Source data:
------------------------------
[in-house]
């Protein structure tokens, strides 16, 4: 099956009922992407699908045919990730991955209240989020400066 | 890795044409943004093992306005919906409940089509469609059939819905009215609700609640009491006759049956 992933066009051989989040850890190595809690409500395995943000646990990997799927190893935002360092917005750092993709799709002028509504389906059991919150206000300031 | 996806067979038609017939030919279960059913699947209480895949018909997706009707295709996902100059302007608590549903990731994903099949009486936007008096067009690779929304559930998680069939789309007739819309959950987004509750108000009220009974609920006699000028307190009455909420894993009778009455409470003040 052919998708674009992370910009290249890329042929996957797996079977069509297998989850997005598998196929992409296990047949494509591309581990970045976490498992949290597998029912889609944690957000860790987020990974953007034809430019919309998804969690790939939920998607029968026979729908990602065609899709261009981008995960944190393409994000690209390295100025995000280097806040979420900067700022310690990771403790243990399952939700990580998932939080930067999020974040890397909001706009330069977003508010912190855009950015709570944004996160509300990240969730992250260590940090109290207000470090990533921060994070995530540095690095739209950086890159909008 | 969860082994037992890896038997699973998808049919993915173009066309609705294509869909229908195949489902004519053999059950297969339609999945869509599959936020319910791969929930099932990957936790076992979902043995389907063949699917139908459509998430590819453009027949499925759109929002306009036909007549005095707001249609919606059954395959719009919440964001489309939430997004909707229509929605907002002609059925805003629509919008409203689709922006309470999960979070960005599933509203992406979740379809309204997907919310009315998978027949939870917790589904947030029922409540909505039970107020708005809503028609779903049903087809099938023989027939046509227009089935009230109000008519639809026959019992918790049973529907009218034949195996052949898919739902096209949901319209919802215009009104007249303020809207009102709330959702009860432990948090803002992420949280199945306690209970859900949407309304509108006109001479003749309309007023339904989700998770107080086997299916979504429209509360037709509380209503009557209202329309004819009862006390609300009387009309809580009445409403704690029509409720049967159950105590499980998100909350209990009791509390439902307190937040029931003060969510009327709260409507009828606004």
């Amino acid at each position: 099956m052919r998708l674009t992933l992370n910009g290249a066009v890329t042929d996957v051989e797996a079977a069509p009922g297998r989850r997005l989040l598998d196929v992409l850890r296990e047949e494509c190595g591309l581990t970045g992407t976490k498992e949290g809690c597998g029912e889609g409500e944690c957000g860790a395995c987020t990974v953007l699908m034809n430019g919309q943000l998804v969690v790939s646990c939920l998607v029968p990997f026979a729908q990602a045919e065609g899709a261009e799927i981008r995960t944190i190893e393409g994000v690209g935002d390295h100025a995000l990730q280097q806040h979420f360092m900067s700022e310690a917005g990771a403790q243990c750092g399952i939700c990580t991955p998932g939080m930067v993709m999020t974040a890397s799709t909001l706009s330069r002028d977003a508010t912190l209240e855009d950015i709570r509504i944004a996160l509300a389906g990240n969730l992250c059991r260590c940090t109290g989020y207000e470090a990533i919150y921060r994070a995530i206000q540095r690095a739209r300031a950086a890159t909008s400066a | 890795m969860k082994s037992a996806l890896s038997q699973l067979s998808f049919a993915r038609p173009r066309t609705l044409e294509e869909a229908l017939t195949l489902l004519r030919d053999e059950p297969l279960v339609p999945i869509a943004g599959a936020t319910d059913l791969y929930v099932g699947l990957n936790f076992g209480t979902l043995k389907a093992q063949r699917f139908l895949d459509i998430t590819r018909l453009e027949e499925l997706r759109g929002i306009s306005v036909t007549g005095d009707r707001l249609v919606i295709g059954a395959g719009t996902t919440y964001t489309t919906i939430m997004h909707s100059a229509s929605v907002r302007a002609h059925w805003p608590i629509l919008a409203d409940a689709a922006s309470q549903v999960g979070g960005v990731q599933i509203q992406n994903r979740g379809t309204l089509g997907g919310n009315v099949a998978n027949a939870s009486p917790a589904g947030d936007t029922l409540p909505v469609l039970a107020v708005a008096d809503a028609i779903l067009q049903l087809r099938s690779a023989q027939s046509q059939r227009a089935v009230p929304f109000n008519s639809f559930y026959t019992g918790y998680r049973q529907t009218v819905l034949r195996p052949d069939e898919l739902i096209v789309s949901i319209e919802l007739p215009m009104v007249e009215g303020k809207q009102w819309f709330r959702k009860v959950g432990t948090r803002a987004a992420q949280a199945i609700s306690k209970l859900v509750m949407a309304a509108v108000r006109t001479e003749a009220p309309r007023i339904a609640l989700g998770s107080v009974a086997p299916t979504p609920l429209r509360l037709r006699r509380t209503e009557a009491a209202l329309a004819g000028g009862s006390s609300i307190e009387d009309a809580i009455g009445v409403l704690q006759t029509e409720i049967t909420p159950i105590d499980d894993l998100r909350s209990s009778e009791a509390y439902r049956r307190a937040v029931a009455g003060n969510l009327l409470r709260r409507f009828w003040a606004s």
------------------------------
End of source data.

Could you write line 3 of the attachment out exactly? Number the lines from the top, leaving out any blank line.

């Amino acid at each position: 099956m052919r998708l674009t992933l992370n910009g290249a066009v890329t042929d996957v051989e797996a079977a069509p009922g297998r989850r997005l989040l598998d196929v992409l850890r296990e047949e494509c190595g591309l581990t970045g992407t976490k498992e949290g809690c597998g029912e889609g409500e944690c957000g860790a395995c987020t990974v953007l699908m034809n430019g919309q943000l998804v969690v790939s646990c939920l998607v029968p990997f026979a729908q990602a045919e065609g899709a261009e799927i981008r995960t944190i190893e393409g994000v690209g935002d390295h100025a995000l990730q280097q806040h979420f360092m900067s700022e310690a917005g990771a403790q243990c750092g399952i939700c990580t991955p998932g939080m930067v993709m999020t974040a890397s799709t909001l706009s330069r002028d977003a508010t912190l209240e855009d950015i709570r509504i944004a996160l509300a389906g990240n969730l992250c059991r260590c940090t109290g989020y207000e470090a990533i919150y921060r994070a995530i206000q540095r690095a739209r300031a950086a890159t909008s400066a | 890795m969860k082994s037992a996806l890896s038997q699973l067979s998808f049919a993915r038609p173009r066309t609705l044409e294509e869909a229908l017939t195949l489902l004519r030919d053999e059950p297969l279960v339609p999945i869509a943004g599959a936020t319910d059913l791969y929930v099932g699947l990957n936790f076992g209480t979902l043995k389907a093992q063949r699917f139908l895949d459509i998430t590819r018909l453009e027949e499925l997706r759109g929002i306009s306005v036909t007549g005095d009707r707001l249609v919606i295709g059954a395959g719009t996902t919440y964001t489309t919906i939430m997004h909707s100059a229509s929605v907002r302007a002609h059925w805003p608590i629509l919008a409203d409940a689709a922006s309470q549903v999960g979070g960005v990731q599933i509203q992406n994903r979740g379809t309204l089509g997907g919310n009315v099949a998978n027949a939870s009486p917790a589904g947030d936007t029922l409540p909505v469609l039970a107020v708005a008096d809503a028609i779903l067009q049903l087809r099938s690779a023989q027939s046509q059939r227009a089935v009230p929304f109000n008519s639809f559930y026959t019992g918790y998680r049973q529907t009218v819905l034949r195996p052949d069939e898919l739902i096209v789309s949901i319209e919802l007739p215009m009104v007249e009215g303020k809207q009102w819309f709330r959702k009860v959950g432990t948090r803002a987004a992420q949280a199945i609700s306690k209970l859900v509750m949407a309304a509108v108000r006109t001479e003749a009220p309309r007023i339904a609640l989700g998770s107080v009974a086997p299916t979504p609920l429209r509360l037709r006699r509380t209503e009557a009491a209202l329309a004819g000028g009862s006390s609300i307190e009387d009309a809580i009455g009445v409403l704690q006759t029509e409720i049967t909420p159950i105590d499980d894993l998100r909350s209990s009778e009791a509390y439902r049956r307190a937040v029931a009455g003060n969510l009327l409470r709260r409507f009828w003040a606004s």